This is because they are the embodiment of wishes, and of hope--the one thing that demons could never tame nor understand.

They gain a level every 100 years, and lose a level whenever they are forced to grant a wish.  The power of a genie to grant a wish is proportionate to their level.  A genie who has HD 10 will be able to grant much more impressive wishes than one who is HD 2.

All genies are bound to whoever carries their lamp, and nearly all genies desire to be free.  Most of them grant a single wish (but not more) to anyone who doesn't abuse them, or move them farther from their goal of freedom.

Genies are not illusory.  They merely are unseen by those who are too distant, or by those who scry on them.  It is a range-dependent invisibility, protection against those who would harm them.

And of course genies can create material goods as well as illusions.  The city of Masseret (west of Keshek) was built in a single day by genies.  Are we to believe that there is no city, and that all who visit it are actually wandering the desert and sleeping on sand dunes without falling ill or being eaten by ankhegs?

Genies are old and proud and moralistic.  Those who wish for selfish trivialities such as to be "king of the world" are laid low by their own inattention to the details of the wish, as well as a genie's own resistance to such a selfish wish.

Don't listen to the scholars.  They know nothing.

How a Philosopher Explains Genies

Well, of course a genie exists.  They have minds even when they are unobserved, and they had desires before then, which are consistent in all historical eras, even when there are gaps in their ownership.

This doesn't mean that the scholars are false, however.  The existence of genies is tied to their observance, but we must of course account for the unseen eyes of the Overworld.  Zulin, the god of the air, who created all creatures, observes all things.  And because all things are perceived by god, all things exist.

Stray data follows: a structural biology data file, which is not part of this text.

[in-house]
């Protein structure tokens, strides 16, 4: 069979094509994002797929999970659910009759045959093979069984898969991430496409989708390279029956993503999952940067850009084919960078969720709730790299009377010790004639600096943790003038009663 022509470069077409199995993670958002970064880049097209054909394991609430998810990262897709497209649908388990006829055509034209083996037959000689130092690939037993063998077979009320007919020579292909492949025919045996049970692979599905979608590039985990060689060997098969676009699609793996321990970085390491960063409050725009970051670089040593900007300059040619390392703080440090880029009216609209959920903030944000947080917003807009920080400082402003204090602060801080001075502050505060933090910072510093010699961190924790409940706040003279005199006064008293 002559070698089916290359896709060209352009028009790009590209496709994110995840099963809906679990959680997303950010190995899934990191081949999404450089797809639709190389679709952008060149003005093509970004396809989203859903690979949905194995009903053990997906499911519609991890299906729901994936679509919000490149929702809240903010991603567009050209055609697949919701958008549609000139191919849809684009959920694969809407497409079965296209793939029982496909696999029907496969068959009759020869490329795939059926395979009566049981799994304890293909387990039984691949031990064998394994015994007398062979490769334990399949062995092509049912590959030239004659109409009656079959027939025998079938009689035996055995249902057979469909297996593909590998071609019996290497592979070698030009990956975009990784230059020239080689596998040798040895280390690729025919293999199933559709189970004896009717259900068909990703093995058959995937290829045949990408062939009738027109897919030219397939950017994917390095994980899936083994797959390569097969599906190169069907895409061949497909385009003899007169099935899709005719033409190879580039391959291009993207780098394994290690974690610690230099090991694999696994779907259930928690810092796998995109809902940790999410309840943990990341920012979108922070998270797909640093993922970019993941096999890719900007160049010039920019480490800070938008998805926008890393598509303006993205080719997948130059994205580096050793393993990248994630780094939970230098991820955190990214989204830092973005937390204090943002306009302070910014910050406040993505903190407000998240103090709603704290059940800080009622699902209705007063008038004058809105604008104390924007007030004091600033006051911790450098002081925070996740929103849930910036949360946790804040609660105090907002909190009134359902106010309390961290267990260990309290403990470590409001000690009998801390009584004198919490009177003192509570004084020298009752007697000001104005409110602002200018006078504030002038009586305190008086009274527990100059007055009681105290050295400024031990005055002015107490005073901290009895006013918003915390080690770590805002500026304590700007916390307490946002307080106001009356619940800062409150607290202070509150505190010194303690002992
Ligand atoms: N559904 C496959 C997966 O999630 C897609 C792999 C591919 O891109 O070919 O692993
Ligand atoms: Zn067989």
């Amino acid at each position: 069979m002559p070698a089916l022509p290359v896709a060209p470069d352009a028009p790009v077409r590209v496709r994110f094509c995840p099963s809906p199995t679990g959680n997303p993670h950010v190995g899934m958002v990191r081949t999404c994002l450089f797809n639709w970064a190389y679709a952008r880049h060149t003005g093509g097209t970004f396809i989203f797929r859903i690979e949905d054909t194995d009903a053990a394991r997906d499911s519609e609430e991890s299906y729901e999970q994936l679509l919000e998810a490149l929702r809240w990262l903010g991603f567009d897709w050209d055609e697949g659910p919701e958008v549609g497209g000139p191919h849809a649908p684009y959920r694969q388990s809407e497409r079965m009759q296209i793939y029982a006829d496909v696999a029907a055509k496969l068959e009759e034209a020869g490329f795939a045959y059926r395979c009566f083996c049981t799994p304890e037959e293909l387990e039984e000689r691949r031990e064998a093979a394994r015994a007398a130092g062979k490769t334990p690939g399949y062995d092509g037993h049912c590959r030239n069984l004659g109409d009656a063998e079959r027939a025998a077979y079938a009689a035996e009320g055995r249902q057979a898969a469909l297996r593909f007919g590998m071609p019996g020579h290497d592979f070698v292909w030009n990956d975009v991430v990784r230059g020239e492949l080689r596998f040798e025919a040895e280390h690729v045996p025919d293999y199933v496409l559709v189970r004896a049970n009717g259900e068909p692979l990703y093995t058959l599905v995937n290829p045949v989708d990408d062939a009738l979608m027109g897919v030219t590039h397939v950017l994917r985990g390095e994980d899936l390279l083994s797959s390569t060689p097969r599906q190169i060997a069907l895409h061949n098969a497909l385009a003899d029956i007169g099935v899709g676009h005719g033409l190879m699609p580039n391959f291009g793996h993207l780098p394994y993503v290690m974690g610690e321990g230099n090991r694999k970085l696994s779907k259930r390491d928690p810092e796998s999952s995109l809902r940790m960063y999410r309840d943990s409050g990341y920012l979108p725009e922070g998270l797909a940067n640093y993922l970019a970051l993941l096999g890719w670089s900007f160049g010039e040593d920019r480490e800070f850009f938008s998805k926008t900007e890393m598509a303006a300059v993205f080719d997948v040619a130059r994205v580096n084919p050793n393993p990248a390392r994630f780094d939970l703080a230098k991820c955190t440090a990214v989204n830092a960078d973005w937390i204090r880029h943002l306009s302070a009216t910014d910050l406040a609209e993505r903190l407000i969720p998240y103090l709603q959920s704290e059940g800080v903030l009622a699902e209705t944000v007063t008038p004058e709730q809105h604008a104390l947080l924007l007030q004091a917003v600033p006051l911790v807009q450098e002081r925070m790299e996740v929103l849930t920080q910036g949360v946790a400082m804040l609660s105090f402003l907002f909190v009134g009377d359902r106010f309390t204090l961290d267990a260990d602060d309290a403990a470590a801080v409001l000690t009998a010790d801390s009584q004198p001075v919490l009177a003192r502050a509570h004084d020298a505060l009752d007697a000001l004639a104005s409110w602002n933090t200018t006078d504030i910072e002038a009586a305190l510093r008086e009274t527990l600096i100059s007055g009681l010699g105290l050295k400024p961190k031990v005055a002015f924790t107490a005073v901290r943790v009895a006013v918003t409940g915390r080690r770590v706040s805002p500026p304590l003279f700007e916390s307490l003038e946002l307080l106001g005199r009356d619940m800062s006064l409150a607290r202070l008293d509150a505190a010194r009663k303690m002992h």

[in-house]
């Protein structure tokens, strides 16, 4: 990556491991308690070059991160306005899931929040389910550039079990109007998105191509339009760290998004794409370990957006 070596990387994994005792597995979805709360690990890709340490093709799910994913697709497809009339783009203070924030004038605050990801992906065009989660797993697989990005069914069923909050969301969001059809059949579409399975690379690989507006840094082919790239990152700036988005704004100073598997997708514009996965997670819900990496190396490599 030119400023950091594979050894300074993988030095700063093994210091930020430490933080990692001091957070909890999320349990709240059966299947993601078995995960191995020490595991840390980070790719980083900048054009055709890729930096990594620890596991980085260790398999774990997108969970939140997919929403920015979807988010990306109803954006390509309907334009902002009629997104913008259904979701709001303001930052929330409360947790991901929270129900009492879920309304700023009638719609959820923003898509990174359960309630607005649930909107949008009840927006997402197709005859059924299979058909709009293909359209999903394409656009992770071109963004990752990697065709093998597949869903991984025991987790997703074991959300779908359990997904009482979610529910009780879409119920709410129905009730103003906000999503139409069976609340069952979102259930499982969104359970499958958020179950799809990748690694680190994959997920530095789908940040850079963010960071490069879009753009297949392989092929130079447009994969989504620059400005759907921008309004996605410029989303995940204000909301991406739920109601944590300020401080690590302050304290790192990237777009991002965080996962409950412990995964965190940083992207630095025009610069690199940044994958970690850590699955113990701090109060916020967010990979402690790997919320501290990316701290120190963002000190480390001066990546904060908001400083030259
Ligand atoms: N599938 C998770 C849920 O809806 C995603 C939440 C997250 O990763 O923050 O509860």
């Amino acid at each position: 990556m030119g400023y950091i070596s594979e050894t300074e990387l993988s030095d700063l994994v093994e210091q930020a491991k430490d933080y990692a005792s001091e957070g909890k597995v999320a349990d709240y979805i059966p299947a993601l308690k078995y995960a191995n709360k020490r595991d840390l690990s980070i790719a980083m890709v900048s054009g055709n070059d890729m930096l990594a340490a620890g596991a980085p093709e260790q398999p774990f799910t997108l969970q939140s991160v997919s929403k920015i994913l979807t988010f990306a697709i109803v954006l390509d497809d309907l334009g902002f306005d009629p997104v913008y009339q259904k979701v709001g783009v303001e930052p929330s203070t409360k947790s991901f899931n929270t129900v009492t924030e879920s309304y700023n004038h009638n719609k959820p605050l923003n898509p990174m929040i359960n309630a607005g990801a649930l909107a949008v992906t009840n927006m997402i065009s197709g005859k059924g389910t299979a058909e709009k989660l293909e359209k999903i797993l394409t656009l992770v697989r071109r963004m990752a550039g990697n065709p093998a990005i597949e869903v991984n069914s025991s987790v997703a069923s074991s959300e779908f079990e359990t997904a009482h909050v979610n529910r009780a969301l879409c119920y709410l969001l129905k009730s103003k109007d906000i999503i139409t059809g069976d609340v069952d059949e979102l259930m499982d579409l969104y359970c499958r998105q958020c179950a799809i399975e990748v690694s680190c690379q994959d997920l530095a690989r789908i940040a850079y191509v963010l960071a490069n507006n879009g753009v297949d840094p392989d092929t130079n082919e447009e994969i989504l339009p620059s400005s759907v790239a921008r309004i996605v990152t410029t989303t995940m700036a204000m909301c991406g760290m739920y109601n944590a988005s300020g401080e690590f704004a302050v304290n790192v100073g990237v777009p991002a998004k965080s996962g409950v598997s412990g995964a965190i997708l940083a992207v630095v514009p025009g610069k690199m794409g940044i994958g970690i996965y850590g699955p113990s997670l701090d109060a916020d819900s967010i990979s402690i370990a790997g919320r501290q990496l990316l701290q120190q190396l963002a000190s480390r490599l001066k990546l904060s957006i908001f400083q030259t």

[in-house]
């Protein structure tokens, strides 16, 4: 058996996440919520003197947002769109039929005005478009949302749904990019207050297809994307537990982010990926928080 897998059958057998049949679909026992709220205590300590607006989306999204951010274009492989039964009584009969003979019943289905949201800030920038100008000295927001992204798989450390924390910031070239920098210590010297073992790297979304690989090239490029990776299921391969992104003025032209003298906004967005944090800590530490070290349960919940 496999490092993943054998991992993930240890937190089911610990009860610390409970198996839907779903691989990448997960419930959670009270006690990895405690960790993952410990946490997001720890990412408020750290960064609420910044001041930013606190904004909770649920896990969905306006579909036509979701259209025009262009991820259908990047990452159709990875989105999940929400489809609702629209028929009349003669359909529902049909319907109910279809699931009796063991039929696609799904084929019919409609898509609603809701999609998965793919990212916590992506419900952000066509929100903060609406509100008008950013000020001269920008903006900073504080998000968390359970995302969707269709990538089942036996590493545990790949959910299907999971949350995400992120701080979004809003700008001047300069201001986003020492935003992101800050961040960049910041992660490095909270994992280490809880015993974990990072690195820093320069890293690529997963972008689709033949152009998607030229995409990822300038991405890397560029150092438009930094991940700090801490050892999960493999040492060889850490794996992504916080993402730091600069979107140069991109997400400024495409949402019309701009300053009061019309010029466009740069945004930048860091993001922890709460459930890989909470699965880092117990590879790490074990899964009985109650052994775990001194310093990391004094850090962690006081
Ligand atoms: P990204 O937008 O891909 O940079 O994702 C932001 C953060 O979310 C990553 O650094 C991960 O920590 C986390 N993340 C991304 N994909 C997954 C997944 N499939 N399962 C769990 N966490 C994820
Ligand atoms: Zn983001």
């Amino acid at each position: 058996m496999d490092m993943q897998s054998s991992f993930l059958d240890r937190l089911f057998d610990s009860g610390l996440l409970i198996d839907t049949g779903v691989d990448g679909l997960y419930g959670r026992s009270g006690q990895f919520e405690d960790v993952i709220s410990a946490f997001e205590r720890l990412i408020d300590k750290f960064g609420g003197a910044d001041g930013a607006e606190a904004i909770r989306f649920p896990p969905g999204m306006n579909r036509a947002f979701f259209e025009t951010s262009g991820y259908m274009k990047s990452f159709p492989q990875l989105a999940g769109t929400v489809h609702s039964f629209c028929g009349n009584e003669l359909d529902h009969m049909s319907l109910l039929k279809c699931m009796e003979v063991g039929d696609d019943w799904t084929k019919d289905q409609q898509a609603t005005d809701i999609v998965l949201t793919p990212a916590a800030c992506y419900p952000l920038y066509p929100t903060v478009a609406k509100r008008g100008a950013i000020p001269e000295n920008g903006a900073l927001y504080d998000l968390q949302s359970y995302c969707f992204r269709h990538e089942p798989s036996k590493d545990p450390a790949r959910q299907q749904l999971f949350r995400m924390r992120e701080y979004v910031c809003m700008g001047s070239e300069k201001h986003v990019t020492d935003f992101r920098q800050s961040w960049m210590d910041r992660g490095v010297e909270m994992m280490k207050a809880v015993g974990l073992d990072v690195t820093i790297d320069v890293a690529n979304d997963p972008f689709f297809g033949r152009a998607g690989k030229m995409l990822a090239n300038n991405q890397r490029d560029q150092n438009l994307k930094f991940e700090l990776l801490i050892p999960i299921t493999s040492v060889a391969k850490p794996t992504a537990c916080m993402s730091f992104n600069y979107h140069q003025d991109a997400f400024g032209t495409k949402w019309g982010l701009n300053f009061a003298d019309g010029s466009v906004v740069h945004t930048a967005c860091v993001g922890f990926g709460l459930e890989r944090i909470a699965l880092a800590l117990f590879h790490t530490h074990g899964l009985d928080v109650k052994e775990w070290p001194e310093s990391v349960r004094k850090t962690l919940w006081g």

The moment that Zulin blinks his third eye, we all vanish.

How a Cleric Explains Genies

They are demons of falsehood and must all be destroyed.

How a Void Monk Explains Genies

This is a trivial debate.  Everything is an illusion.

How a Fighter Explains Genies

So a genie gave me this magic sword.  It's really good at killing people.  Damn impressive.  But once I cut a rope with it and took half of the rope with me, while I let my friend carry the other half of the rope.  Next time I saw him, he had the whole length, and I checked my bag and I had none.  Motherfucking piece of shit sword!  It can kill ghosts but it can't cut fucking rope.  I threw it in a lake.

I should probably go fish that piece of shit sword back out.

Oh yeah, it's also pretty rubbish against mindless zombies, too.

Wednesday, June 3, 2015

New Class: Spherical Wizard

Spherical Wizards are a race of wizarding sphere-people.

A bug collector and a muscular puncher gaze upon a powerful spherical wizard.
Illustration by +Grey Wiz, who is also illustrating the incredible Break!!
They were originally created in the Darklands, as weapons of war (because they can cast fireball but can't run away, and you can stack them into neat pyramids when they are not in use).  As in all cases when people try to enslave powerful wizarding-types, the spherical wizards eventually killed many of their masters and escaped.

You see them in all sorts of positions.  Some are still slaves that travel from battleground to battleground packed inside a crate filled with straw.  Some are masters of men, using charm and domination to enslave servants who push them around and carry their spellbook for them.  A few, a precious few, of them are adventurers.

They all enjoy downhill races, during which they can get quite competitive.  Some also frequent labyrinths, where they navigate through holes sized exactly for their body.

As a whole, they tend to be pretty idiosyncratic, with lots of visible personality quirks.  Very few of them have forgettable personalities.  They also change personalities along with their size--small spherical wizards tend to be meek and humble, while large spherical wizards are booming and triumphant.

from a British TV show called The Prisoner
Spherical wizards are a sub-type of wizard.  All of this stuff is just a template that you apply on top, when creating a normal wizard.  Well, "normal" wizard.

You're a Sphere